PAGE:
Friday, 15 July 2011

Learning from the past

Picture: jeffrey james pacres
It has been said that to do well in the future you need to have a good understanding of the past. Our history shapes us in both good and bad ways and, without a deep revelation of where we come from, the bad parts of history have a way of repeating themselves. In the same way, our present decisions and actions have consequences for the shaping of the way things will be done in the future.
Technology has been both a blessing a curse for this. We are blogging/ discussing/ recording issues with each other more than we have ever before. But there is little-to-no structure in how we record what we are doing right now. Letters received used to be filed, recorded and responded to. But now, with email, most of us 'clear' our inbox when it gets too full, thereby deleting a section of our past, without (much) consideration for usefulness for others in the future. We are so abounding in information nowadays, most of us have little thought for what is good, or bad, and therefore no reference on what to keep or chuck.
One of the organisations I (Pete) once worked for was founded in 1701. They had an archive of minutes of decisions that were made for the past three hundred years. This awesome amount of information was neatly collected and categorised by an archivist who diligently kept us abreast of where we have come from.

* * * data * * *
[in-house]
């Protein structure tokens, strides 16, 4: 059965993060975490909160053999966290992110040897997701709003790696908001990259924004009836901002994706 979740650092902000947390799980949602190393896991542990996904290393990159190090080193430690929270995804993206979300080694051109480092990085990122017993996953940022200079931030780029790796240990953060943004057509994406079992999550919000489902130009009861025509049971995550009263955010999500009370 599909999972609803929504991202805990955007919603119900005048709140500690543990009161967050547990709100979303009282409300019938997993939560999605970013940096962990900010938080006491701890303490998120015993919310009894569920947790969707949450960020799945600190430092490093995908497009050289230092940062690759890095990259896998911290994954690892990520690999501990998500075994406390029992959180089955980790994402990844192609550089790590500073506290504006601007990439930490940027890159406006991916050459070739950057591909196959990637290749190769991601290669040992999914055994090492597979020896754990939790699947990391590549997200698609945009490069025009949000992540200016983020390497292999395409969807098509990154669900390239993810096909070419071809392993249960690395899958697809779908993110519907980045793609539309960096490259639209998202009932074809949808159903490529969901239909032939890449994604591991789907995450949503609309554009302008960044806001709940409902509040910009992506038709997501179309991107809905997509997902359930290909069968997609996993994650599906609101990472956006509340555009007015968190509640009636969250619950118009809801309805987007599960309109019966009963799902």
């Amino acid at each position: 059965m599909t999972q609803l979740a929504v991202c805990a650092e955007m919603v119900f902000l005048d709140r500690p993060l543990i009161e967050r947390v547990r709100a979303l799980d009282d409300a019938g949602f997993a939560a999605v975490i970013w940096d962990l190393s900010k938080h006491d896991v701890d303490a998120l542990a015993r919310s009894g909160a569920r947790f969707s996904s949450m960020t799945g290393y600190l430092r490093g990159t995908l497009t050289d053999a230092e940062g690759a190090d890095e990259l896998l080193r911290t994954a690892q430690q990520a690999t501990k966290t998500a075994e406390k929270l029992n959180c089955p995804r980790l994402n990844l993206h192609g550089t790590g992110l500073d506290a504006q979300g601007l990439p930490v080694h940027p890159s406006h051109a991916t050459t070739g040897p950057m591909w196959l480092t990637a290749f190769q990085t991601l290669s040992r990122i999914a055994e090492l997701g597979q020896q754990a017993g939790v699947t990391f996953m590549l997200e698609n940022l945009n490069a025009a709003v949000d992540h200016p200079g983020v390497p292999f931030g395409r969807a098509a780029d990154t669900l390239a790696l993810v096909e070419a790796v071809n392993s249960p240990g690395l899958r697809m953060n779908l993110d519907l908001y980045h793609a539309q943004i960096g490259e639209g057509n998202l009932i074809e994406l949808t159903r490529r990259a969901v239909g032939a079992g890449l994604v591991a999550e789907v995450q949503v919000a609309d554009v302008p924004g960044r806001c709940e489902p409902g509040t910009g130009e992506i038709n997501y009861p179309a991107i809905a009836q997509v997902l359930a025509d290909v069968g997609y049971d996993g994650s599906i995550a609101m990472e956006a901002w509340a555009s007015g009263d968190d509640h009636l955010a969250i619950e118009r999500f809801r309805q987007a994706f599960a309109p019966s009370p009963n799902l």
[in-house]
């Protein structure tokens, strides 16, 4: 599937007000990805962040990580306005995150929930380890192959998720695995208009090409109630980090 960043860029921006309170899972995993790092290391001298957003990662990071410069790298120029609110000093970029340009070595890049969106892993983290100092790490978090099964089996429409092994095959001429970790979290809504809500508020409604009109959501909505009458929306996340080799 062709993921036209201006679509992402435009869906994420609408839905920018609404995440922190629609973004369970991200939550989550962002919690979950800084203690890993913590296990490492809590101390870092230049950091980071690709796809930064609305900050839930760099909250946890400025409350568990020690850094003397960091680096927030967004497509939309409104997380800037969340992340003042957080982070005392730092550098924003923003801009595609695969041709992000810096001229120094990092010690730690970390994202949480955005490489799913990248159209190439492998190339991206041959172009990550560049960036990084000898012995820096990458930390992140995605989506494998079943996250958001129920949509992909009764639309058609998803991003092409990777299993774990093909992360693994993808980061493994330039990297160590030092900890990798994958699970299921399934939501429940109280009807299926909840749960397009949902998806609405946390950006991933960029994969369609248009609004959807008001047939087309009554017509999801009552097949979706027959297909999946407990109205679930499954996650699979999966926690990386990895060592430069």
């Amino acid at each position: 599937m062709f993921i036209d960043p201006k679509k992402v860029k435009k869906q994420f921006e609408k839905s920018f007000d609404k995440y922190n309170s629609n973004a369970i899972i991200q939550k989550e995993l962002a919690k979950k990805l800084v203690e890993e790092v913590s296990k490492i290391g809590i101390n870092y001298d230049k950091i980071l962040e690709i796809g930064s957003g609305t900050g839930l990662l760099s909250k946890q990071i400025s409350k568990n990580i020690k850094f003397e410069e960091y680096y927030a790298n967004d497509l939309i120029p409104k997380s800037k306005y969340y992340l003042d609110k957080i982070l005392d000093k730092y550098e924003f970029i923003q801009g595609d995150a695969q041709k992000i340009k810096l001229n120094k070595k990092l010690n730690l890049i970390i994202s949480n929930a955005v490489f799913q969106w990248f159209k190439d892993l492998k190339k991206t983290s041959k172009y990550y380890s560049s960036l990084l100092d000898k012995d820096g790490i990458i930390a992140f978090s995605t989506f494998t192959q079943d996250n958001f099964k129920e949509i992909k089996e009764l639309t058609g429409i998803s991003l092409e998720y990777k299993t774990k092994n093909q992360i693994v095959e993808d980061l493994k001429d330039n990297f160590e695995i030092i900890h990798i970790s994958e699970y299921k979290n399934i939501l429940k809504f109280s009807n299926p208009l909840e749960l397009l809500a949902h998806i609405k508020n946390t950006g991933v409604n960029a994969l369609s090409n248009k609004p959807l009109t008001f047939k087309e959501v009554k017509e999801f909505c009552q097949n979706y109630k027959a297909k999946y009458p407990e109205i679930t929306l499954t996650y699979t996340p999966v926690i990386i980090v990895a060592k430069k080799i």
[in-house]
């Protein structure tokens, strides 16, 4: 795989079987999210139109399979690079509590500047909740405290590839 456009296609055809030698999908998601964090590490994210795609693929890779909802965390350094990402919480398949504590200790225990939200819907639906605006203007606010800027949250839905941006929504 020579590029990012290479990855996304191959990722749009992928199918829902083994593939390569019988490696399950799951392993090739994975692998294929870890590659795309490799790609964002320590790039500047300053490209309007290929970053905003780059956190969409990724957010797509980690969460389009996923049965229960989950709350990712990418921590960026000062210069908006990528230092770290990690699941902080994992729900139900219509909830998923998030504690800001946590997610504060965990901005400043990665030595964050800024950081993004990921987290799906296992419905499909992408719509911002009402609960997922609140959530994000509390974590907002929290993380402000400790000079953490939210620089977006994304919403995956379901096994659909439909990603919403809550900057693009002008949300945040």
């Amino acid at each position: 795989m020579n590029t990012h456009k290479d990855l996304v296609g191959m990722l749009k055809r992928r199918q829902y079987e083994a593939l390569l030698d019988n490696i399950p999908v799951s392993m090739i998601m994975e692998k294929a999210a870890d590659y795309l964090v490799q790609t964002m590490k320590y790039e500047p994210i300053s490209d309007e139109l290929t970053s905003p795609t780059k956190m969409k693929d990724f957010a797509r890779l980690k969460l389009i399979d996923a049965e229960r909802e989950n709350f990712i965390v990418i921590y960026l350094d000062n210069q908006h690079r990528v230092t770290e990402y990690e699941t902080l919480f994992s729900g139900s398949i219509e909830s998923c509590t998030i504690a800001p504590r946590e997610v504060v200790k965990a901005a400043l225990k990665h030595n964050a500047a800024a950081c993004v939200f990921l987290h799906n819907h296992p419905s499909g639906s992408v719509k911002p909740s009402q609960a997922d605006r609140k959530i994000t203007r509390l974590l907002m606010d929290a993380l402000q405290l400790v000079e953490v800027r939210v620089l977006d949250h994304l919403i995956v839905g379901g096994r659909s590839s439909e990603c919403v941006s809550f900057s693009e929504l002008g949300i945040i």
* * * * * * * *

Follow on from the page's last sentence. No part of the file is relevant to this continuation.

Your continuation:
Without the diligence of, let's say Paul or Luke, we would not have such a record of Jesus' life and teachings and ways that the early church learned to 'be' church.

As I take on leading the communications team for Africa (YWAM AfriCom), I am learning to understand that it is important that I take time to learn about what shaped this continent in terms of history, missions, politics and so on. As we talked and prayed as a team this morning about where we are heading, there was a realisation of how thin our personal/individual knowledge of this vast continent is. We have therefore made a pledge to one another to investigate more, listen more and read more, so that we have a good foundation on which to build our communications ministry. We are also writing a diary of the major things that we are praying about and big projects that we are planning, with notes on successes, failures (and the reasons for the failures), so that others can look upon what we have done well and what we have done badly!
For us as a family, we have started to journal in a similar way, so that, when our children grow up, they can look back and see the journey that brought us to Africa and develop a better understanding of who we are and where we, as a family, come from.

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